A highly regulated medical education system under the control of the Medical Council of India has resulted in choking the number of medical colleges and seats, while increasing the cost of medical education as well. This further results in most Indian doctors needing to specialise further and/or go abroad in order to recuperate education expenses and make a good living.
While the National Medical Commission Bill introduced by the Modi government had its challenges and ultimately lapsed with the end of the current Lok Sabha, India needs to urgently liberalise and modernise its medical education regulations to double and quadruple the number of healthcare professionals entering the market every year.
Three: Improve the Healthcare Market
Provide Patient Protection Services and reduce information asymmetry in healthcare.
Much of healthcare consists of private goods. The biggest challenge in markets providing healthcare is information asymmetry: patients have to trust healthcare professionals to provide the best solutions for them. Healthcare providers often have perverse incentives to provide expensive and unnecessary treatments, and hold patients to ransom during the time of emergencies.
Governments can address this problem by reducing the information asymmetry in healthcare – by starting Patient Protection Services. Patient Protection Officers and helplines can help patients make better choices, increase access to second opinions on medical diagnoses, allow patients to own their own medical information, and provide a more robust grievance redress system.
Four: Invest in Public Goods Necessary For 21st Century Medicine
Public investment in drug discovery and population genetics is vital.
India needs new vaccines, new drugs, and new diagnostic tools to tackle diseases and health risks that are more prevalent in India. Today, India largely depends on drug development happening elsewhere and we rarely develop medicines in India, for Indians. Most drugs developed and patented by big private pharmaceutical corporations still have a layer of basic science and early drug discovery that is often funded by governments. That layer of public funding for drug discovery is minuscule in India, and even for Indian problems like the widespread Dengue, the rare solutions we see are getting developed in Mexico or elsewhere. India needs to invest much more on drug development and fundamental biosciences to change this.
Further, India is unique in having up to 5000 unique genetic populations of humans due to wide-spread endogamy. This means that different populations in India likely have unique genetic disease burdens. A National Genome Platform with annotated and anonymised genetic information of Indians is a necessary public good based on which precision medicine solutions can be developed. Further, India will need to provide better regulatory clarity for therapies based on gene-editing and other modern technologies to allow for great research and development.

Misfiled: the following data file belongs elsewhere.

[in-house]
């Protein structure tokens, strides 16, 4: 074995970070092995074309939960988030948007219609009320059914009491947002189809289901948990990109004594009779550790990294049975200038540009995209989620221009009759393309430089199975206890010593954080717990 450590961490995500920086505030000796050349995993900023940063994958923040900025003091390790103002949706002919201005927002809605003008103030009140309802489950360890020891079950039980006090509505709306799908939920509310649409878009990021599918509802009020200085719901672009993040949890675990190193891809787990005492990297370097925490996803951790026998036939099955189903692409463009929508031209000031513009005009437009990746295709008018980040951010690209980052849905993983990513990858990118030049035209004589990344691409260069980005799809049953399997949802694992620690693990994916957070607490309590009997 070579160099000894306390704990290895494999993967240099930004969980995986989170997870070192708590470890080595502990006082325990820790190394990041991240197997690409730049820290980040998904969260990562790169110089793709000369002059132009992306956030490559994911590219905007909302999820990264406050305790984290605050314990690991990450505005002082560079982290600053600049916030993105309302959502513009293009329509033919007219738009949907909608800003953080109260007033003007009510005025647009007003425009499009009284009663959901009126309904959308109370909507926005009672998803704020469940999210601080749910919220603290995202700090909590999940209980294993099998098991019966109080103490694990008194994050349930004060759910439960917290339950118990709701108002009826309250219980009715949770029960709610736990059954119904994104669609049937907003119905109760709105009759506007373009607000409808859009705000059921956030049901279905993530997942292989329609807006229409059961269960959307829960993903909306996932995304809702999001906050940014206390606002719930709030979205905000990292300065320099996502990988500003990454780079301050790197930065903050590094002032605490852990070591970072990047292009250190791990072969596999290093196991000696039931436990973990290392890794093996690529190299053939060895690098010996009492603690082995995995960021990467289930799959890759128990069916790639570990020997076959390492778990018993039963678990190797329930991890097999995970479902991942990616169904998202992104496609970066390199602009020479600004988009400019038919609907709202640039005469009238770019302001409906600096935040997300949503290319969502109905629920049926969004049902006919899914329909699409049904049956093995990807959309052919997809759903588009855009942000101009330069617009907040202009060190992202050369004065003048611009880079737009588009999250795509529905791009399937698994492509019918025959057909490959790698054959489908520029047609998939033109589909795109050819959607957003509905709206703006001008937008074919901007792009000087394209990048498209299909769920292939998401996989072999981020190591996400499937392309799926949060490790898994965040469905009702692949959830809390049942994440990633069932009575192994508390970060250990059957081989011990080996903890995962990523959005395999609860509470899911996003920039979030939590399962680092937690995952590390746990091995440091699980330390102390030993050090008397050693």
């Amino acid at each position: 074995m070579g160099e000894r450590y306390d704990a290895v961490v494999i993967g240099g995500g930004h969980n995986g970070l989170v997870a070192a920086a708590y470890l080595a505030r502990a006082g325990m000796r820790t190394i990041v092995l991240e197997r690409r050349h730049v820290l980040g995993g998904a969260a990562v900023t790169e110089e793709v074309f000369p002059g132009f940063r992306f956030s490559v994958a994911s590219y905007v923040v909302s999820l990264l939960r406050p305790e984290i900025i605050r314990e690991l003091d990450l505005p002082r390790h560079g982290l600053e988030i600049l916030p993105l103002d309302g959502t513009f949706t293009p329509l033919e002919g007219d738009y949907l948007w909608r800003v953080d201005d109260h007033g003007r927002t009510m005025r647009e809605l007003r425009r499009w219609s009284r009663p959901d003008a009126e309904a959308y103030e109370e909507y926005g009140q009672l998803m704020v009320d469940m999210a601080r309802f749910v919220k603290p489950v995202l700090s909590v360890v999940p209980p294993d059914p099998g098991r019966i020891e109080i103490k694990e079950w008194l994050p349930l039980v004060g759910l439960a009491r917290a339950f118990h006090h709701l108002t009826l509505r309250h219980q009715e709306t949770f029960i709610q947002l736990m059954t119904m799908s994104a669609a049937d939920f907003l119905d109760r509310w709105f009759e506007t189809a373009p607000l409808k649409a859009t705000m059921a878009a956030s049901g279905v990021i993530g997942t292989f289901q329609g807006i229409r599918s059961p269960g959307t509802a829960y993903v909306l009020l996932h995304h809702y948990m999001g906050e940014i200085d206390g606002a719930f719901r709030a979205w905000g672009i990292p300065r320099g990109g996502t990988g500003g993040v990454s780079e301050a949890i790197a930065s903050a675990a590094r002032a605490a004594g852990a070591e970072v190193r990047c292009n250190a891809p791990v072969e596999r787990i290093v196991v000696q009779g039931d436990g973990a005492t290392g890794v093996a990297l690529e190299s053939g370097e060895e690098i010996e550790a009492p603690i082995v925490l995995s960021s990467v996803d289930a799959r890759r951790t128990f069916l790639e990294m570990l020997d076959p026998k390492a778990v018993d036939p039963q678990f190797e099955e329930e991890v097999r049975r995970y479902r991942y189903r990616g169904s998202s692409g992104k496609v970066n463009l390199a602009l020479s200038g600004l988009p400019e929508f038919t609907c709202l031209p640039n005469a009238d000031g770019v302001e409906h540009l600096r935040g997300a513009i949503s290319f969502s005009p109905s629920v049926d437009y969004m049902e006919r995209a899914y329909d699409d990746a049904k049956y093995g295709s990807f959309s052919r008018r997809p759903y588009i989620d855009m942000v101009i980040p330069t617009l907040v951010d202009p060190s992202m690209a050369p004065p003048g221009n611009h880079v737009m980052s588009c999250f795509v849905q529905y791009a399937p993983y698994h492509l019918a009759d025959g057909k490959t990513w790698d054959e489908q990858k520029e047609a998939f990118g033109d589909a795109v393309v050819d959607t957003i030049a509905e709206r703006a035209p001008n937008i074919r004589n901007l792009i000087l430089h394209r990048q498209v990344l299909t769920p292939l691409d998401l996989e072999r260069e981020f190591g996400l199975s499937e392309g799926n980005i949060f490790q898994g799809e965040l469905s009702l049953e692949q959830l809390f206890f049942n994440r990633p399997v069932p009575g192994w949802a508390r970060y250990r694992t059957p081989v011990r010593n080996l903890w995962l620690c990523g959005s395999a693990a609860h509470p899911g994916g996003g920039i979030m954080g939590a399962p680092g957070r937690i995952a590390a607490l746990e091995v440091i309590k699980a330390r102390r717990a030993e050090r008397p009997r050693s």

Five: Empower State Governments and Hold Them Accountable
State governments are better placed to attend to the health needs of their residents.
While the Government of India has a large role to play in improving the health of all Indians, the constitutional mandate of health lies with the states, and justifiably so. Any new initiatives must be federal in nature, and must actively include states in designing new public programmes, and allowing greater autonomy in execution. India’s Centrally Sponsored Schemes on health must be radically redesigned for better equity and greater autonomy for States to formulate their own solutions.
Most public attention and scrutiny is on the Union government’s efforts on health and healthcare, but over 70 per cent of public expenditure on health in India is done by state governments. While the total is still far from enough, greater public attention needs to go into state-level policymaking on health – and the Union government can also switch its role from a provider of funds and schemes to one that tracks the progress of State governments at tackling local health challenges and increase public accountability.